Robert Yates was listed with his wife and 6 sons and 4 daughters. From the overabundance of children these brothers seem to have had, along with their other brothers on other Census records, and yet how few nieces and nephews show up on Benjamin's settlement in 1865. I wonder if the Census taker found the kids visiting, and perhaps living, back and forth between the homes, and listed them wherever they were found on that day, which could vary wildly from one house to the next.
John Yates, Sr. was not listed on the 1830 Census for Crawford County. This could have meant that he and his wife had both died between 1920 and 1830. It could also have meant that they had gone to Illinois with their son, James, who we know from later Census records was in Illinois about that time. A search of Illinois records might show something on this.
Benjamin Yates, the youngest son, is listed on the 1830 Census records as head of the household for the first time. A female 20-30, whose age matches with the female on John Sr.'s Census record of ten years before, is living with Benjamin. Had they stayed on in the same place when John, Sr. either died or left? The Census shows two young people, a boy 10-15 and a girl 15-20 living with Benjamin in 1830. There is as also a male 90-100 and a female 70-80 years old living there. These were too old to have been John Sr. and his wife.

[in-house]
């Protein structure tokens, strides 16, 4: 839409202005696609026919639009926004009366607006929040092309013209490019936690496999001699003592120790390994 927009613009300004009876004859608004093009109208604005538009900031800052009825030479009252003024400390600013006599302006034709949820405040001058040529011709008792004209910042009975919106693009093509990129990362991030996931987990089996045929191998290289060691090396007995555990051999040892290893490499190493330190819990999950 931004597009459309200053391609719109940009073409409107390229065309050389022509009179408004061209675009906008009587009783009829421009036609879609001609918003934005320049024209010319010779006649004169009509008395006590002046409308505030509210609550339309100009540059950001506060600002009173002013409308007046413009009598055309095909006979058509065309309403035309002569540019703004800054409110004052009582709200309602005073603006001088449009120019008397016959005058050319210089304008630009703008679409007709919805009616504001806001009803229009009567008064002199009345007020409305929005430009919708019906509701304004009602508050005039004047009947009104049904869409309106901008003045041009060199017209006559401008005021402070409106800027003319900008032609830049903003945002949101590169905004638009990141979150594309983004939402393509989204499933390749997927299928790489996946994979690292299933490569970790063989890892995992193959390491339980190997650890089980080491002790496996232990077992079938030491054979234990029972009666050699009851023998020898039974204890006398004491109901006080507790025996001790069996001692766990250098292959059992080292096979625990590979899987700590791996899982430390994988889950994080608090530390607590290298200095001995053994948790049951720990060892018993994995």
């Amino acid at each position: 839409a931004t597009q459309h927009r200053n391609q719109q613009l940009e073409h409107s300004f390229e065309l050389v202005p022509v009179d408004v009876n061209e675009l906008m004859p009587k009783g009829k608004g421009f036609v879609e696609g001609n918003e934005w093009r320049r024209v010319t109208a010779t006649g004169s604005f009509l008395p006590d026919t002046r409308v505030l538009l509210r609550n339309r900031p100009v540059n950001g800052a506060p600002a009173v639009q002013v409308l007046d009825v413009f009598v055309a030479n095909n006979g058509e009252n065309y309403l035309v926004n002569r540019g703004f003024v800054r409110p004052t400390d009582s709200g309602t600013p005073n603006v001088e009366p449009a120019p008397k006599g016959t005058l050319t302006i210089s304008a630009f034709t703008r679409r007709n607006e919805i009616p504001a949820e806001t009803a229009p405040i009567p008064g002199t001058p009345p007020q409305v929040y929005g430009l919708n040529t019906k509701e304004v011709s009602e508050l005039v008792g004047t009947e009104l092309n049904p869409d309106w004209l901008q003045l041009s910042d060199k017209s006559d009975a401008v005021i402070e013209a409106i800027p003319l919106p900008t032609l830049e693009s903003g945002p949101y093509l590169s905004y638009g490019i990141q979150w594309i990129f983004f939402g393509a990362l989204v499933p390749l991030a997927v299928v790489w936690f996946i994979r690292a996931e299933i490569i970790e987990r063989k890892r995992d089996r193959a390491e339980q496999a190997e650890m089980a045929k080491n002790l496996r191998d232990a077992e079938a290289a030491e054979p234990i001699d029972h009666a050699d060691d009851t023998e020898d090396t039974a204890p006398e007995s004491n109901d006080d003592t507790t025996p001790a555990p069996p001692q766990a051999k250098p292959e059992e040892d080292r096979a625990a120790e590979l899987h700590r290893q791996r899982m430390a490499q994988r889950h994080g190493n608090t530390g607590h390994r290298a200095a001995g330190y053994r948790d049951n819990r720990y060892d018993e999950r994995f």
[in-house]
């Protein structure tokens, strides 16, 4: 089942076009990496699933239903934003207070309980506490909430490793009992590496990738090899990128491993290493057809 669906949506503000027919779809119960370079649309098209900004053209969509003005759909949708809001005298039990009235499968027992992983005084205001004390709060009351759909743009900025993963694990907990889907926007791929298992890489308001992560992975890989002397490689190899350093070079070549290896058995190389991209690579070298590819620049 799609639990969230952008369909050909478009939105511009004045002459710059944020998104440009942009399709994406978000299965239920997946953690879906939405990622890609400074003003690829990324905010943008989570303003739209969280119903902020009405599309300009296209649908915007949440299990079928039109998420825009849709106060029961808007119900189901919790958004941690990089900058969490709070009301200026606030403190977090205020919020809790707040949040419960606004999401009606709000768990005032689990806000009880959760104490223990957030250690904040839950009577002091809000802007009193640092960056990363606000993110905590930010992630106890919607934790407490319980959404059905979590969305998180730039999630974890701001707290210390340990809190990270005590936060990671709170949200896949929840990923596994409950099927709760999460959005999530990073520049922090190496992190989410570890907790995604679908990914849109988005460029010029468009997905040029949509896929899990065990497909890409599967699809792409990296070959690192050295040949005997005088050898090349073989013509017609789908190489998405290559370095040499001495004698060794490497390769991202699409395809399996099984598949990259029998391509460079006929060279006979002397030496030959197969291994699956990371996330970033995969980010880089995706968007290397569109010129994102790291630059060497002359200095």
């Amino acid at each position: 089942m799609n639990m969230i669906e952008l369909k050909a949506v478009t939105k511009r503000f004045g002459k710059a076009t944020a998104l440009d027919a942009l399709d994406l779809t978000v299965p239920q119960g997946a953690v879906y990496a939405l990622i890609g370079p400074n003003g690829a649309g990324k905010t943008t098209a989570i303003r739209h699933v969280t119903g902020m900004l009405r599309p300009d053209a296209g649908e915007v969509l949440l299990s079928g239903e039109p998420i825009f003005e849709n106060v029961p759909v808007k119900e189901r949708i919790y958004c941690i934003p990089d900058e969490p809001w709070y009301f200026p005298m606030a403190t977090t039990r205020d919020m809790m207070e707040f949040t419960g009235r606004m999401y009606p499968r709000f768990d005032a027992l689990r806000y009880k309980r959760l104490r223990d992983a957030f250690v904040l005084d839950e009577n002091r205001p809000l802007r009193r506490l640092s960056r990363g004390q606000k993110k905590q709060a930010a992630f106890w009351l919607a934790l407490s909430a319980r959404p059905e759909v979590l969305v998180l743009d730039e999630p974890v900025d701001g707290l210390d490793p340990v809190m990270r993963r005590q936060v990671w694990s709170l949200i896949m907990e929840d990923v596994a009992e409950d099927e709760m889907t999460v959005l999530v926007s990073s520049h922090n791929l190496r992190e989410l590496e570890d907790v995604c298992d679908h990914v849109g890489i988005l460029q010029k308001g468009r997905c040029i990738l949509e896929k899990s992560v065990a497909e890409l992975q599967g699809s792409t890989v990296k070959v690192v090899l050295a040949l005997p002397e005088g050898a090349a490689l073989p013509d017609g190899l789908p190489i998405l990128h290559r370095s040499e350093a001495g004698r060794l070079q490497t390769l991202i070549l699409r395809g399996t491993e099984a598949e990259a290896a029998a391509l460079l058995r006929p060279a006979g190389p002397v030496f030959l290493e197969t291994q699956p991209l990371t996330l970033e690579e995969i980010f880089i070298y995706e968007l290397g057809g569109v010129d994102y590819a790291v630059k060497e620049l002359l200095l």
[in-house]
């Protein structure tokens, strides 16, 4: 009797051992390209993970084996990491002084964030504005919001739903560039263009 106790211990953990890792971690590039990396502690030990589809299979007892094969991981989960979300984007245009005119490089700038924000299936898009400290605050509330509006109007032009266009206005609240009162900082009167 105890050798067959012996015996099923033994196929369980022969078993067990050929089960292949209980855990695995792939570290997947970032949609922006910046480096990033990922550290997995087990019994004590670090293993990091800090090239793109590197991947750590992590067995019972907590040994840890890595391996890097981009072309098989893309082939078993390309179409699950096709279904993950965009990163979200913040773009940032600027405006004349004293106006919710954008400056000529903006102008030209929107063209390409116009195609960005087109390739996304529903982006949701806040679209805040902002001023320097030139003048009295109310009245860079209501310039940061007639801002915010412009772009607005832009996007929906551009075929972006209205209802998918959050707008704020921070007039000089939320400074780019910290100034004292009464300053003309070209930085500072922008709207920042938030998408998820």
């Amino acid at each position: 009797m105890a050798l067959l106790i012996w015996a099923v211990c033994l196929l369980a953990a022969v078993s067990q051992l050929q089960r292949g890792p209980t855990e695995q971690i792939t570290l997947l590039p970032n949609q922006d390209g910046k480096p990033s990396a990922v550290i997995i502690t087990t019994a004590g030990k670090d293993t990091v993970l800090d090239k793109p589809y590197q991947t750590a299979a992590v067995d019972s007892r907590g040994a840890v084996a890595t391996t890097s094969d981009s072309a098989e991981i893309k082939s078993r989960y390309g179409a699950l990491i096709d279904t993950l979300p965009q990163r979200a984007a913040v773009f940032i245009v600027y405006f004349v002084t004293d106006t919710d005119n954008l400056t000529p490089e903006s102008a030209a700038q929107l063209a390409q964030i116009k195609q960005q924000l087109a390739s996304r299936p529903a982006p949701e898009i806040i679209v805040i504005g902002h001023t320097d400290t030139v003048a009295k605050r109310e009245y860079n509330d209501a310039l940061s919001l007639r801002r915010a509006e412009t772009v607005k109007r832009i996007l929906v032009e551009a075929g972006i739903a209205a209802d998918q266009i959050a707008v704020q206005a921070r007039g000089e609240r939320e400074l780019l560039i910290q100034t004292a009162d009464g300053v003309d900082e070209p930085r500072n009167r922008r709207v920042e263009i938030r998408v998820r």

Were these people all a part of Benjamin's family? Or were some of them people he was keeping for the "County”, a way of caring for orphans and elderly while being paid for it.
James Yates does not show up on the 1830 Crawford County Census, but from the 1850 Census records, which shows the birthplace of everyone, we know that he was in Illinois about that time, for a daughter was born there.
As there is no record of John, Sr. ever owning land in Crawford County, so there is no record of him ever disposing of any, or of any kind of settlement that would tell us when he died.
There is no record in the National Archives for Revolutionary Service for John Yates, but they sent me a reference to check, which was found in the Indiana State Library in Indianapolis, IN. Perhaps someday there may be more found about this.
Robert Yates and his wife and some of their children are buried in Union Chapel, sometimes called Yates, Cemetery, south of English, IN. In that Cemetery, there is a stone for John W. Yates, with no dates. Is this John, Sr.? John, Jr.? Or John W., the son of Robert?
John Sr. and his wife may be buried in the old part of the cemetery, in an unmarked grave, for this Cemetery, they tell me, was made from part of Robert Yates’ land.
In the Grantsburg Cemetery, not far away from the Yates Cemetery, other Yates members are buried. There is a stone there to "MOTHER" Yates, again with no dates. This may have been John or wife, the Mother of the Crawford County Yates, but I am afraid that is something we will never know for sure unless someone finds some old Yates Bible records hidden away in an old trunk or attic.
The Mormon Records in Salt Lake City show a Benjamin Yates as the father of John Yates, Sr. I have carried him on the Family group Sheets with a question mark, for someone else to search for, as there was no proof given on the copy of this I saw, and just putting down a name does not make it so.